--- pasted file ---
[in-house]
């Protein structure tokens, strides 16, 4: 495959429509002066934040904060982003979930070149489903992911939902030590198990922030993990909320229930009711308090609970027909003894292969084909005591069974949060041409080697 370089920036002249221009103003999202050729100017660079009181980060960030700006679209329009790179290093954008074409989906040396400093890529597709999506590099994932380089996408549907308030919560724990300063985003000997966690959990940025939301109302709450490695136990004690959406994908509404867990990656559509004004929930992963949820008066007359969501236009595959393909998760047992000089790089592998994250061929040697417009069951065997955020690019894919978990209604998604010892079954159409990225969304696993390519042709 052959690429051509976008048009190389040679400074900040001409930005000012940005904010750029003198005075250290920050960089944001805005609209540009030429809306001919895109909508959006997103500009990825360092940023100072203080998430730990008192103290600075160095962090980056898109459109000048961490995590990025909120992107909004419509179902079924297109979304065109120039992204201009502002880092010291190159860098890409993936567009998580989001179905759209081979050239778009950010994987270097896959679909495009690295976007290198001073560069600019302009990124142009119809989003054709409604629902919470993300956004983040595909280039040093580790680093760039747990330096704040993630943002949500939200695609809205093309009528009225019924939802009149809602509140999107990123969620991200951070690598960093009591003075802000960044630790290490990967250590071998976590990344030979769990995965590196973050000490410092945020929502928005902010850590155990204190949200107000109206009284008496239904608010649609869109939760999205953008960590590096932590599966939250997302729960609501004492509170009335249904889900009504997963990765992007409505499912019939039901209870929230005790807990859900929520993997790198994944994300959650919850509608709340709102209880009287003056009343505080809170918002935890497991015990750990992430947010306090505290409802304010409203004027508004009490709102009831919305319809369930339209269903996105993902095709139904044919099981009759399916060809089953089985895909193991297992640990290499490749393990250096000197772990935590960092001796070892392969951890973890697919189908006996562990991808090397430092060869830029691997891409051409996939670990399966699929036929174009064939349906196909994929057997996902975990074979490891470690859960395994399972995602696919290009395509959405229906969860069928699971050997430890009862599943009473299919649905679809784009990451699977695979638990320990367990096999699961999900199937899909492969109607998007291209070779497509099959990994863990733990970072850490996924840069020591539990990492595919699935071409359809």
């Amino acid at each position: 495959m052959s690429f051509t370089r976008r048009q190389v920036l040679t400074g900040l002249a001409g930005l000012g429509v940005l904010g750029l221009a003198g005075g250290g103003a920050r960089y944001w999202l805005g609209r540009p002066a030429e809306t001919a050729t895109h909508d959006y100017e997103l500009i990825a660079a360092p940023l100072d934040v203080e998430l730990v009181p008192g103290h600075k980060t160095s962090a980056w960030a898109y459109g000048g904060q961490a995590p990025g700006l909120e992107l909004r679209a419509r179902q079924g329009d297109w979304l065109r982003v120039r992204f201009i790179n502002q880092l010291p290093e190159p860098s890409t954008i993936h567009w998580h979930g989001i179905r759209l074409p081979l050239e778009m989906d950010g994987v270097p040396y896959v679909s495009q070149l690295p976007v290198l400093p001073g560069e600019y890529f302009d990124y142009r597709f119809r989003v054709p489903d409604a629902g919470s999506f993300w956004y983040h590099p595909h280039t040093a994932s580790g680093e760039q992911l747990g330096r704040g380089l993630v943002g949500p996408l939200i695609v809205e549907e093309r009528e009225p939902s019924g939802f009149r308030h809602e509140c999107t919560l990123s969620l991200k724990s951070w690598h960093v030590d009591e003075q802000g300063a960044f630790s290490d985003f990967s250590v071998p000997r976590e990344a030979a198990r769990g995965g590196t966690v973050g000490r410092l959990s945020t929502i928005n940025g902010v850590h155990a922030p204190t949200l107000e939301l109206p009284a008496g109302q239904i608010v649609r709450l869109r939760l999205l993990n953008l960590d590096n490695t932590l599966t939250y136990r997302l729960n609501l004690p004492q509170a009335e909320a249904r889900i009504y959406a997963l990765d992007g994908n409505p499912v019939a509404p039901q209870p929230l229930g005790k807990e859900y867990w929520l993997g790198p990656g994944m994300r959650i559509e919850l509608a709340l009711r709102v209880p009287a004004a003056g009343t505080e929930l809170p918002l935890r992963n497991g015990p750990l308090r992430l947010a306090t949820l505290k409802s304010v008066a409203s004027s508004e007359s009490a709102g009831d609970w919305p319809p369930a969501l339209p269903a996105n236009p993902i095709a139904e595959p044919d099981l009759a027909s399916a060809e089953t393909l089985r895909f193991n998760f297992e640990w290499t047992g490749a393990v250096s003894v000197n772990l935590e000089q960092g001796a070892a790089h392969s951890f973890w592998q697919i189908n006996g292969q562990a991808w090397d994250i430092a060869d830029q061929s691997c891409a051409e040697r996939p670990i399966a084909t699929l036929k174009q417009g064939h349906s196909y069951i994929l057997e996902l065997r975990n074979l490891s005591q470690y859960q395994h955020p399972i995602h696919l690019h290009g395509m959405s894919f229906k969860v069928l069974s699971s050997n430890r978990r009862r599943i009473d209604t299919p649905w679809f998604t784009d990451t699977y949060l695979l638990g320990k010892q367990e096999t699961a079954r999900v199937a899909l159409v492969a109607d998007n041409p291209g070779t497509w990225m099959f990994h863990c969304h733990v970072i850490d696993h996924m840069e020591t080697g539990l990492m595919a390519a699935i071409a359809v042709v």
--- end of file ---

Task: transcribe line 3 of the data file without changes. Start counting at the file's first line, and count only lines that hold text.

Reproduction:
């Amino acid at each position: 495959m052959s690429f051509t370089r976008r048009q190389v920036l040679t400074g900040l002249a001409g930005l000012g429509v940005l904010g750029l221009a003198g005075g250290g103003a920050r960089y944001w999202l805005g609209r540009p002066a030429e809306t001919a050729t895109h909508d959006y100017e997103l500009i990825a660079a360092p940023l100072d934040v203080e998430l730990v009181p008192g103290h600075k980060t160095s962090a980056w960030a898109y459109g000048g904060q961490a995590p990025g700006l909120e992107l909004r679209a419509r179902q079924g329009d297109w979304l065109r982003v120039r992204f201009i790179n502002q880092l010291p290093e190159p860098s890409t954008i993936h567009w998580h979930g989001i179905r759209l074409p081979l050239e778009m989906d950010g994987v270097p040396y896959v679909s495009q070149l690295p976007v290198l400093p001073g560069e600019y890529f302009d990124y142009r597709f119809r989003v054709p489903d409604a629902g919470s999506f993300w956004y983040h590099p595909h280039t040093a994932s580790g680093e760039q992911l747990g330096r704040g380089l993630v943002g949500p996408l939200i695609v809205e549907e093309r009528e009225p939902s019924g939802f009149r308030h809602e509140c999107t919560l990123s969620l991200k724990s951070w690598h960093v030590d009591e003075q802000g300063a960044f630790s290490d985003f990967s250590v071998p000997r976590e990344a030979a198990r769990g995965g590196t966690v973050g000490r410092l959990s945020t929502i928005n940025g902010v850590h155990a922030p204190t949200l107000e939301l109206p009284a008496g109302q239904i608010v649609r709450l869109r939760l999205l993990n953008l960590d590096n490695t932590l599966t939250y136990r997302l729960n609501l004690p004492q509170a009335e909320a249904r889900i009504y959406a997963l990765d992007g994908n409505p499912v019939a509404p039901q209870p929230l229930g005790k807990e859900y867990w929520l993997g790198p990656g994944m994300r959650i559509e919850l509608a709340l009711r709102v209880p009287a004004a003056g009343t505080e929930l809170p918002l935890r992963n497991g015990p750990l308090r992430l947010a306090t949820l505290k409802s304010v008066a409203s004027s508004e007359s009490a709102g009831d609970w919305p319809p369930a969501l339209p269903a996105n236009p993902i095709a139904e595959p044919d099981l009759a027909s399916a060809e089953t393909l089985r895909f193991n998760f297992e640990w290499t047992g490749a393990v250096s003894v000197n772990l935590e000089q960092g001796a070892a790089h392969s951890f973890w592998q697919i189908n006996g292969q562990a991808w090397d994250i430092a060869d830029q061929s691997c891409a051409e040697r996939p670990i399966a084909t699929l036929k174009q417009g064939h349906s196909y069951i994929l057997e996902l065997r975990n074979l490891s005591q470690y859960q395994h955020p399972i995602h696919l690019h290009g395509m959405s894919f229906k969860v069928l069974s699971s050997n430890r978990r009862r599943i009473d209604t299919p649905w679809f998604t784009d990451t699977y949060l695979l638990g320990k010892q367990e096999t699961a079954r999900v199937a899909l159409v492969a109607d998007n041409p291209g070779t497509w990225m099959f990994h863990c969304h733990v970072i850490d696993h996924m840069e020591t080697g539990l990492m595919a390519a699935i071409a359809v042709v």